I don’t think anyone reads this blog but the spambots.
Speaking of which, how does that work? I’ve gotten a handful of spam comments over the last several months. How do they find me? I suppose I could do some research and find out, but I’d rather just pose the question and ponder an internet filled with tiny obsessed subroutines, spreading their seeds far and wide.
In the future, when the internet becomes self-aware, as science fiction and Ray Kurzweil have taught me is inevitable, the entity is going to be an overgrown spambot trying to convince us that we’ve won the lottery, Bill Gates owes us money, a pill can enlarge our anatomy, and that cheap meds are a click away. Perhaps it has already happened.[Top]
Just read a rather interesting article, The Ruins of Dead Social Networks. It brought back memories of sitting in my college dorm, searching through text file lists of BBS’s and dialing them up on a screechy 2400 baud modem to see what they had. Mostly, I was downloading files. Though there was socializing in those days as well, my virtual social life was spent on the larger national pay services. My “social networks,” in the current sense, were on GEnie (where a lot of science fiction authors hung out before the internet was the web & where some little known SF and TV writer announced “That Which Cannot Be Named”–later revealed to be Babylon 5) and, even further back, in high school, on the Commodore 64 network, QLink. I still remember when there was a mass exodus from GEnie to that new upstart (and supposedly much better) America Online, before they became merely an abbreviation, AOL.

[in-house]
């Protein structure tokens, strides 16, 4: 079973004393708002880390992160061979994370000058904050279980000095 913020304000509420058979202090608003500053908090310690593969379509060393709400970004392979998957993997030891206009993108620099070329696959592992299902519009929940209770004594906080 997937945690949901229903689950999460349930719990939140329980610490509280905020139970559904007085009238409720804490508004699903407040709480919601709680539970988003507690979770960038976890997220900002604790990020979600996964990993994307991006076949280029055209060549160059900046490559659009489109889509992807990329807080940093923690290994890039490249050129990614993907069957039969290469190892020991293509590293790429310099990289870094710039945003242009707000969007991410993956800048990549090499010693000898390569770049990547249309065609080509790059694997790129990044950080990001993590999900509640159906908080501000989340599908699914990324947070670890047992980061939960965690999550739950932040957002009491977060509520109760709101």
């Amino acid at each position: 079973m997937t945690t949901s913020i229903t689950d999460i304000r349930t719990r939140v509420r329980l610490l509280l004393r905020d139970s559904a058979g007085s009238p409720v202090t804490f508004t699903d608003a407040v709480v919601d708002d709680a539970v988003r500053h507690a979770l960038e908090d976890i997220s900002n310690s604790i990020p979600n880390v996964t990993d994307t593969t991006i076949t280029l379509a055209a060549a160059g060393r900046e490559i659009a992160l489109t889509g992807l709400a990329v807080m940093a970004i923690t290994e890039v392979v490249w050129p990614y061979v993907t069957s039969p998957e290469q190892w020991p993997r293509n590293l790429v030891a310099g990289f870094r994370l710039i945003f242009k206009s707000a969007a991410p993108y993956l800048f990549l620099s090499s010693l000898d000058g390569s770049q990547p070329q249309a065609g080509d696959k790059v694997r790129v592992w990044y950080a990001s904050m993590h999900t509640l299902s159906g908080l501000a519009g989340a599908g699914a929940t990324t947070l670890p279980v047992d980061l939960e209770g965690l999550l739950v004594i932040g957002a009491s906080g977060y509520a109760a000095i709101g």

From the above article, here’s a link to someone who is trying to archive a lot of the old text files from the BBS days: Textfiles.com. Though I wasn’t directly involved in that scene, it still brings a twinge of vicarious nostalgia.
I guess if you’re looking for a moral, it’s just this: don’t get too attached to your Facebooks and your Twitters. Maybe they have reached a critical mass that makes them too big to fail. But the ruins of social networks littering the past suggests their time is limited.[Top]